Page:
The belief that those who use and benefit from services should be involved in their planning and evaluation has never been stronger (Wilson, 1998). Following the community care legislation (NHS and Community Care Act, 1990) and the Citizen’s and Patient’s Charters (HMSO, 1991), it is recognised that a central purpose of intervention is the ‘empowerment’ of service users. To this end individual users can expect to have an opportunity to contribute to the definition of need, a copy of any final assessment, the identification of appropriate responses, involvement in any review process, and be provided with, and informed about, mechanisms for complaint.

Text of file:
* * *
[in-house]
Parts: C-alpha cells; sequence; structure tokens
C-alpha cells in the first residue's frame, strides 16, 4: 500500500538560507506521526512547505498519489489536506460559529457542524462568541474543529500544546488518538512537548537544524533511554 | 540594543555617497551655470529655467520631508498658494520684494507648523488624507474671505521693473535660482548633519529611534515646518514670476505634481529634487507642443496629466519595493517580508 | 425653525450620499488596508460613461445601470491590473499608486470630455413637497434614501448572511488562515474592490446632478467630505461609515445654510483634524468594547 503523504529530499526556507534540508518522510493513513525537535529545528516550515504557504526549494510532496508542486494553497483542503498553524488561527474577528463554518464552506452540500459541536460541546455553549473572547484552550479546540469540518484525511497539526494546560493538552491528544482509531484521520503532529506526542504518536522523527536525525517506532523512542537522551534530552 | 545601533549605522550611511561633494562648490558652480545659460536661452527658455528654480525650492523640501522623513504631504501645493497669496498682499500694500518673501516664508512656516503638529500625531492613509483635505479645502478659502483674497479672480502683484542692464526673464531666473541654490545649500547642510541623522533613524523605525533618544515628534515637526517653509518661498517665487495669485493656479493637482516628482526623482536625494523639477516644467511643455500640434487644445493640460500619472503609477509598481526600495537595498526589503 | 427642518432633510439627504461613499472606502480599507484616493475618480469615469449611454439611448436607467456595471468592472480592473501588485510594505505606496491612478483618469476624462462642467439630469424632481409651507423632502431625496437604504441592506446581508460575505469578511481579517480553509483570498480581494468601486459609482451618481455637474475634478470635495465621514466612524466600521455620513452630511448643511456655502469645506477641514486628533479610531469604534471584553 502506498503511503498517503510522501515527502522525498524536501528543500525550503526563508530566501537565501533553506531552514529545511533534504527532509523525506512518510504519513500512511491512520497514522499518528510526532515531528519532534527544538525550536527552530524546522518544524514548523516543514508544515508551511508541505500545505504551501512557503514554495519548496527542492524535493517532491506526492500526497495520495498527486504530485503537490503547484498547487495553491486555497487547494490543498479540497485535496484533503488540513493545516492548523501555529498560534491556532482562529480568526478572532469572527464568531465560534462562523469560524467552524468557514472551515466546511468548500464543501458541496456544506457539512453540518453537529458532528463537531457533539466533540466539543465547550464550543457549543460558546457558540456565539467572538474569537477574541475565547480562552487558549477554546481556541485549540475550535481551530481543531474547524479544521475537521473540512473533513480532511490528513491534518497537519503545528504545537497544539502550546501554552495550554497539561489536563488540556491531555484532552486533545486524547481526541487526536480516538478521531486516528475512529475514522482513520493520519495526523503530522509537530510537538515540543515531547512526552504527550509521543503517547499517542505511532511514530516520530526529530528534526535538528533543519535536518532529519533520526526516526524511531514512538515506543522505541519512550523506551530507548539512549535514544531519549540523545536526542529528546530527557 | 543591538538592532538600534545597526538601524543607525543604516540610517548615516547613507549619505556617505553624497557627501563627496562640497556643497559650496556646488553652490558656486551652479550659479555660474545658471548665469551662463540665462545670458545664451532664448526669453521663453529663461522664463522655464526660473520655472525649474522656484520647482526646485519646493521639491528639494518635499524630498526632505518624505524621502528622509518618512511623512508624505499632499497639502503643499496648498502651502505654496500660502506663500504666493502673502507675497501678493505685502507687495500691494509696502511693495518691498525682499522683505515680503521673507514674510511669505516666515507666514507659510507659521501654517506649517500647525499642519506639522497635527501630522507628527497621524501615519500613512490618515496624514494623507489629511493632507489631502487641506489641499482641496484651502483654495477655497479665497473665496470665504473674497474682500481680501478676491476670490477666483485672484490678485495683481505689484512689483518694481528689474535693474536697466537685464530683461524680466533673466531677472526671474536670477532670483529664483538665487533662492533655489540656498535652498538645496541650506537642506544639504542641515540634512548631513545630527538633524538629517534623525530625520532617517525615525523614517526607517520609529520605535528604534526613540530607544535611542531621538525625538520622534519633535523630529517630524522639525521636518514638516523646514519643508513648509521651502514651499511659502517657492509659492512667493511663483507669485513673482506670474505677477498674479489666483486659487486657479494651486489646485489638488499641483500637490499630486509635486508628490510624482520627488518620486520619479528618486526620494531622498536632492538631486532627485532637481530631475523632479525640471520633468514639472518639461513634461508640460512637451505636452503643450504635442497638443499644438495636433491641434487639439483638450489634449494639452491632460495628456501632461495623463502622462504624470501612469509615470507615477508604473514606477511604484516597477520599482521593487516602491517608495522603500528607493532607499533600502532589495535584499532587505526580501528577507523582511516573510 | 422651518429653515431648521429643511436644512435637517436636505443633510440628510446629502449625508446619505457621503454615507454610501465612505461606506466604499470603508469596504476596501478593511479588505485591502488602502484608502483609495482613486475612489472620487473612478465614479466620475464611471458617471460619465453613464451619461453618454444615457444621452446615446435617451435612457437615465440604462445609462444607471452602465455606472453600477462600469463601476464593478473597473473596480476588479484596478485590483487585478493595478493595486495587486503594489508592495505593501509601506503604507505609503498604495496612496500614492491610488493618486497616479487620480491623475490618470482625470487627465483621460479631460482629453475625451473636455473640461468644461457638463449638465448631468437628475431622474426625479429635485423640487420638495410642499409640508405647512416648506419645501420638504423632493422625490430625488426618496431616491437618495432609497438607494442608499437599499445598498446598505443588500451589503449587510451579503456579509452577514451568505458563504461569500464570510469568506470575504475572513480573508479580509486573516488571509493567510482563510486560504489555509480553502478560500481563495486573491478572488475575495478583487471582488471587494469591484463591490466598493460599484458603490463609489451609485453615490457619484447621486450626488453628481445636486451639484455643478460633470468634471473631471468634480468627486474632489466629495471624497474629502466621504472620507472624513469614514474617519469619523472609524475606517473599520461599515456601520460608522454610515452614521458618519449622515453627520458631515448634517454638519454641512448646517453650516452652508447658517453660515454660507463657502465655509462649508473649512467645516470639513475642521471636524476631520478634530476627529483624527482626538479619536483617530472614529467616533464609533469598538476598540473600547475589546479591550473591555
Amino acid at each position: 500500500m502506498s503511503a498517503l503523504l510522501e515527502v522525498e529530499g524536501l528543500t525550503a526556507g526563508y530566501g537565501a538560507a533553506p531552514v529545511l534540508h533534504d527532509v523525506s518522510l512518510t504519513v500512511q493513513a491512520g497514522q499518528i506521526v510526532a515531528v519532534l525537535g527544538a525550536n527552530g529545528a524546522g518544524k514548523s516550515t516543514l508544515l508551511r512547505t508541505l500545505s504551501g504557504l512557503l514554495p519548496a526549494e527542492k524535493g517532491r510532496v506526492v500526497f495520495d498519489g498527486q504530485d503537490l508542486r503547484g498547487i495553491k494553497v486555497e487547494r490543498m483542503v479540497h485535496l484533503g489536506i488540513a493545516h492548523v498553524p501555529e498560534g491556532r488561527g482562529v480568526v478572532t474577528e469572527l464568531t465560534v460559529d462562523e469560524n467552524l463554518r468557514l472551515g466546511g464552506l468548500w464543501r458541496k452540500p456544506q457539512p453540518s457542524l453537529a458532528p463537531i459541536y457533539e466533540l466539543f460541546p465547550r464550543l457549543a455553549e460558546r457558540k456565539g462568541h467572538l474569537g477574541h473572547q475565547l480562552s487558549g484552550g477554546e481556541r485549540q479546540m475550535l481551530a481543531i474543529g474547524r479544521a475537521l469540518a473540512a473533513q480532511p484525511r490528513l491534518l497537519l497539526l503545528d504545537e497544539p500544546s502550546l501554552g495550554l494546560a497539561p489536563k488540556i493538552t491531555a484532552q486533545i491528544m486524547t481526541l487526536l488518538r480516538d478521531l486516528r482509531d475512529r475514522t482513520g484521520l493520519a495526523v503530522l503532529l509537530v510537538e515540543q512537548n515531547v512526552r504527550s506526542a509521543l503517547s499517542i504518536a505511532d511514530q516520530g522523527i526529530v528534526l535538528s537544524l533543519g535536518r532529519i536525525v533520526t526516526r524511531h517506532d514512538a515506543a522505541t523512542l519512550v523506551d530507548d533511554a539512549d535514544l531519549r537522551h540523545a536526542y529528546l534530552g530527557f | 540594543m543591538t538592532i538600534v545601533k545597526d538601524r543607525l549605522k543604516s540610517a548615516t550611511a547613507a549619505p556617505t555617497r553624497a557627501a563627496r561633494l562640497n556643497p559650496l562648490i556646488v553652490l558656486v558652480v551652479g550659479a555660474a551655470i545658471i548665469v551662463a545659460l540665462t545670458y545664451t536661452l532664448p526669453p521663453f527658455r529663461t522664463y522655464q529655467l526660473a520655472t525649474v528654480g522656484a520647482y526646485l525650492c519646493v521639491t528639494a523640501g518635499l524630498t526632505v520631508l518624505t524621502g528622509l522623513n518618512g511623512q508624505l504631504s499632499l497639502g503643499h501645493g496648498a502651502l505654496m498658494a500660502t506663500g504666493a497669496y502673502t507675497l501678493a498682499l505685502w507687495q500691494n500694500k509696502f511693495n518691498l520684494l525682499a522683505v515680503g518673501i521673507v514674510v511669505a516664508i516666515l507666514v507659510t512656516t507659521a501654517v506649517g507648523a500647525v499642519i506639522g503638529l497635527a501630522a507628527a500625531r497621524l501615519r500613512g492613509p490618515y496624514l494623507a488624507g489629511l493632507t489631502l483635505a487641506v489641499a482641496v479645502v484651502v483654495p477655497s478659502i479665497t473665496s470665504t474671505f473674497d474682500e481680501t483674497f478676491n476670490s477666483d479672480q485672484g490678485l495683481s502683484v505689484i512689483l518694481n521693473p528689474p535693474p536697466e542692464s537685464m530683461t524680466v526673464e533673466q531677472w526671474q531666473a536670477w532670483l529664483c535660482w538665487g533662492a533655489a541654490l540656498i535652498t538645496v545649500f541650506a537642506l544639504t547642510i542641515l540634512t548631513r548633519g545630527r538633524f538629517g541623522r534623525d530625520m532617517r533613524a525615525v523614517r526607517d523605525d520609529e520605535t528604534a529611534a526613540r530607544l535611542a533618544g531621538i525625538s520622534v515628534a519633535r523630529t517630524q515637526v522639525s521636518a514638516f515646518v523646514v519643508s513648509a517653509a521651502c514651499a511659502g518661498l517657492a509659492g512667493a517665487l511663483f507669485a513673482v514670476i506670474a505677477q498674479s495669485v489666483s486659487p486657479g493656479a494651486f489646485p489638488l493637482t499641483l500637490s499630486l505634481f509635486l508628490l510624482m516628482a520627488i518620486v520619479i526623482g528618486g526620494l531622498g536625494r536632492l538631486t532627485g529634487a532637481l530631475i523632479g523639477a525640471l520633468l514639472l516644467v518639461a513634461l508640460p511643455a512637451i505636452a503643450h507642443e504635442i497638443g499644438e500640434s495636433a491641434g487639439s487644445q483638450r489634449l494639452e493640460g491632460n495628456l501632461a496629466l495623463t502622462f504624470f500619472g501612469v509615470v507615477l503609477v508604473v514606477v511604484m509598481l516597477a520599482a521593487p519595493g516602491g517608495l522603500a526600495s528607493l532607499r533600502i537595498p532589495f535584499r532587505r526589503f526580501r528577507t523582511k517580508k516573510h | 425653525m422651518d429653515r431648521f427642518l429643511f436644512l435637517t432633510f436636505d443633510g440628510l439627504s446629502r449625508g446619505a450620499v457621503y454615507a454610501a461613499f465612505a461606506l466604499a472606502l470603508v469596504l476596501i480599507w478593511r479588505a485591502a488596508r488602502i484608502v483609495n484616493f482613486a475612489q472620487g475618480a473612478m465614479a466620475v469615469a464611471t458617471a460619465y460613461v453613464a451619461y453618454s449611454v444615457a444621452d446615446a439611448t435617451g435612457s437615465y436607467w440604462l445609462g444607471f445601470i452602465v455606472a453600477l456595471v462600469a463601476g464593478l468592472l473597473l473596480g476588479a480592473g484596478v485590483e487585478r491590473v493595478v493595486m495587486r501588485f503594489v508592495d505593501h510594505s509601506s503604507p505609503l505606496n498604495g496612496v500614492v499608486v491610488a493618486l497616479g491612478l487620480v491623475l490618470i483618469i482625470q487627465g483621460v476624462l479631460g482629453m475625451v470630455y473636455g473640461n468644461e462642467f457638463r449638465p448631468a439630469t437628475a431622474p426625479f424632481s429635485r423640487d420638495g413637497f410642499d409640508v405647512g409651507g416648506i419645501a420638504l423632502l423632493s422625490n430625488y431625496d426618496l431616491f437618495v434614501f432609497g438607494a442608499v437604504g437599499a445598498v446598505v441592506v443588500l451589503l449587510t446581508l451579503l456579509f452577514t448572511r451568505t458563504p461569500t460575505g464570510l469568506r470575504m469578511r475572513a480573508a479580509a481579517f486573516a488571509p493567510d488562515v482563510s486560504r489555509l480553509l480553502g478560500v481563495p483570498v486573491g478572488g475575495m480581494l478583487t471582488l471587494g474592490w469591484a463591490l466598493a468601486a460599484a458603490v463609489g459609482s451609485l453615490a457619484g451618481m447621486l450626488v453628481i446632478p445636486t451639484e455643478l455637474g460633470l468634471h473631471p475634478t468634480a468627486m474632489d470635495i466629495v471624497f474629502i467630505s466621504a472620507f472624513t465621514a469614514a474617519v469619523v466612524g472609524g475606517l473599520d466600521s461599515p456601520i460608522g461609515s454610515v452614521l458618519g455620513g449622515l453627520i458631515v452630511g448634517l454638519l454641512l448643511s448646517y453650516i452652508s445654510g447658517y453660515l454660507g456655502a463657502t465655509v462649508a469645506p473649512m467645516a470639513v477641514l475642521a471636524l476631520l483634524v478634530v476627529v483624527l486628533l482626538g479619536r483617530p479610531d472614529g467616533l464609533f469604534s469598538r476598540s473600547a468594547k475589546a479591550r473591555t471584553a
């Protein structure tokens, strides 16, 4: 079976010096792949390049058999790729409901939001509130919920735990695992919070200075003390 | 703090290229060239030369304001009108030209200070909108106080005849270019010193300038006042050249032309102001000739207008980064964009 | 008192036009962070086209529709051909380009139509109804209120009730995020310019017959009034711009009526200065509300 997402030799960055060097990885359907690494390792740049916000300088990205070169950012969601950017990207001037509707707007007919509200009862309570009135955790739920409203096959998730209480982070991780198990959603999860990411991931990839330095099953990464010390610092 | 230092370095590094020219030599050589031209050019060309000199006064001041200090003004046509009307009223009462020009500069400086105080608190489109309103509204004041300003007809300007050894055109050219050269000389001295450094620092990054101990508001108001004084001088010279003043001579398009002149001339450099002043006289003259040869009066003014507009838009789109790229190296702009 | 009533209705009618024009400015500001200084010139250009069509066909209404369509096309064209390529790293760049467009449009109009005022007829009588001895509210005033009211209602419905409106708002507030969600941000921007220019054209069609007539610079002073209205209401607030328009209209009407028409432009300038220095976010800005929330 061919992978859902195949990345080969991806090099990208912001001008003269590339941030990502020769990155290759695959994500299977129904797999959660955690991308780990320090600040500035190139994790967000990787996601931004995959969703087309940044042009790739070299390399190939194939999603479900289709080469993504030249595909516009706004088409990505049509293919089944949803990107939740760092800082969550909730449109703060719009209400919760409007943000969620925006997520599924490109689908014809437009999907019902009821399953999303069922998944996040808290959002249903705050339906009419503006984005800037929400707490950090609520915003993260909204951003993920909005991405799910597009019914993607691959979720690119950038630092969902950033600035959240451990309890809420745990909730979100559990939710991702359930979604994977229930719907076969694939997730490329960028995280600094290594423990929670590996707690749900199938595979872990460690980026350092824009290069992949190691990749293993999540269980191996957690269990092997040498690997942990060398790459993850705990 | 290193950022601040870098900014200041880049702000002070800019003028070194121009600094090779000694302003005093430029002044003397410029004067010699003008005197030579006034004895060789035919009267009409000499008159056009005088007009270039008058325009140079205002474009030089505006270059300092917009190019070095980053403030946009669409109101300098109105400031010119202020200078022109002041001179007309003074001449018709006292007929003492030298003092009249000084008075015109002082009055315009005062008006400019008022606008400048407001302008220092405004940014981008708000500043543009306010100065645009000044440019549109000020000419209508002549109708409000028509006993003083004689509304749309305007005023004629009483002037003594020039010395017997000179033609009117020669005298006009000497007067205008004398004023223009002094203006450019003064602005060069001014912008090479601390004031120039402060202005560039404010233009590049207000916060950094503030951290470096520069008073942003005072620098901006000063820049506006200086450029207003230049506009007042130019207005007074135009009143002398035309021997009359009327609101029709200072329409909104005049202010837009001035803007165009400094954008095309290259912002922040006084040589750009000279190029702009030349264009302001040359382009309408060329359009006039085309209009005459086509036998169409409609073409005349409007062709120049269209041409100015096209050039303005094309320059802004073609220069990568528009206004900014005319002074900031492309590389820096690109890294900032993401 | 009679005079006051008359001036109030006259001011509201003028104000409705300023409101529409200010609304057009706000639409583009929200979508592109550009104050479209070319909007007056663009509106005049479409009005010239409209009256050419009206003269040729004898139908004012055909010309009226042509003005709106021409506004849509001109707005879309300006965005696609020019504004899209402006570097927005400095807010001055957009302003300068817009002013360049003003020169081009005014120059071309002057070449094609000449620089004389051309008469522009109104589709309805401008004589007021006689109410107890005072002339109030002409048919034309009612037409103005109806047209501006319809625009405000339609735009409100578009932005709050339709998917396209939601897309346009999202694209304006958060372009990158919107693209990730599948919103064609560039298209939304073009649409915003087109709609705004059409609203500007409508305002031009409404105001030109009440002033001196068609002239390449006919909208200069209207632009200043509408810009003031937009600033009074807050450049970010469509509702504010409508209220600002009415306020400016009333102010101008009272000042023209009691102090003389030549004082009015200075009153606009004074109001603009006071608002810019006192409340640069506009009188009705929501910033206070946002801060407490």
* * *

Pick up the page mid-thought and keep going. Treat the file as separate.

KeywordsExpense Nash Defend Stake Ethos
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